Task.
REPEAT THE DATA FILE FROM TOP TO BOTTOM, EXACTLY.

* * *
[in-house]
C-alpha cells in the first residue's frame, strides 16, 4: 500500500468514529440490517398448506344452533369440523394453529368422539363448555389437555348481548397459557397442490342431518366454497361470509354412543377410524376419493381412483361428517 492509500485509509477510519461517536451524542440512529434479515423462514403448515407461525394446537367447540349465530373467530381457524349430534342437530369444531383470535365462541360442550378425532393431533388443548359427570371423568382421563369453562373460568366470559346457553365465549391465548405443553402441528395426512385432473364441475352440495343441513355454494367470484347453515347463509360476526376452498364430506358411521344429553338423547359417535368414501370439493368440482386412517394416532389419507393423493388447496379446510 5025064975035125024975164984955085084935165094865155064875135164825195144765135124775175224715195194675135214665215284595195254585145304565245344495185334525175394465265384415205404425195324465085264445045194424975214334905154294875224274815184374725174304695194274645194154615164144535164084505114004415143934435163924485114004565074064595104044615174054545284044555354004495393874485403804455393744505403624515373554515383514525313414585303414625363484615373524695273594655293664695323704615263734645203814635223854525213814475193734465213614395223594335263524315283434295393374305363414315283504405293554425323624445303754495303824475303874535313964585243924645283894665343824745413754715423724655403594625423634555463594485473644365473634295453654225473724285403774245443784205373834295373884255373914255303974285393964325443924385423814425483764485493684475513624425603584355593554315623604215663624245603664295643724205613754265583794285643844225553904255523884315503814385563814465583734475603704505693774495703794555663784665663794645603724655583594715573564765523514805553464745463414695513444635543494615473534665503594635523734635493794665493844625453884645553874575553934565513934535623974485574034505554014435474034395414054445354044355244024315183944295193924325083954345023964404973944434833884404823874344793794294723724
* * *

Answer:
[in-house]
C-alpha cells in the first residue's frame, strides 16, 4: 500500500468514529440490517398448506344452533369440523394453529368422539363448555389437555348481548397459557397442490342431518366454497361470509354412543377410524376419493381412483361428517 492509500485509509477510519461517536451524542440512529434479515423462514403448515407461525394446537367447540349465530373467530381457524349430534342437530369444531383470535365462541360442550378425532393431533388443548359427570371423568382421563369453562373460568366470559346457553365465549391465548405443553402441528395426512385432473364441475352440495343441513355454494367470484347453515347463509360476526376452498364430506358411521344429553338423547359417535368414501370439493368440482386412517394416532389419507393423493388447496379446510 5025064975035125024975164984955085084935165094865155064875135164825195144765135124775175224715195194675135214665215284595195254585145304565245344495185334525175394465265384415205404425195324465085264445045194424975214334905154294875224274815184374725174304695194274645194154615164144535164084505114004415143934435163924485114004565074064595104044615174054545284044555354004495393874485403804455393744505403624515373554515383514525313414585303414625363484615373524695273594655293664695323704615263734645203814635223854525213814475193734465213614395223594335263524315283434295393374305363414315283504405293554425323624445303754495303824475303874535313964585243924645283894665343824745413754715423724655403594625423634555463594485473644365473634295453654225473724285403774245443784205373834295373884255373914255303974285393964325443924385423814425483764485493684475513624425603584355593554315623604215663624245603664295643724205613754265583794285643844225553904255523884315503814385563814465583734475603704505693774495703794555663784665663794645603724655583594715573564765523514805553464745463414695513444635543494615473534665503594635523734635493794665493844625453884645553874575553934565513934535623974485574034505554014435474034395414054445354044355244024315183944295193924325083954345023964404973944434833884404823874344793794294723724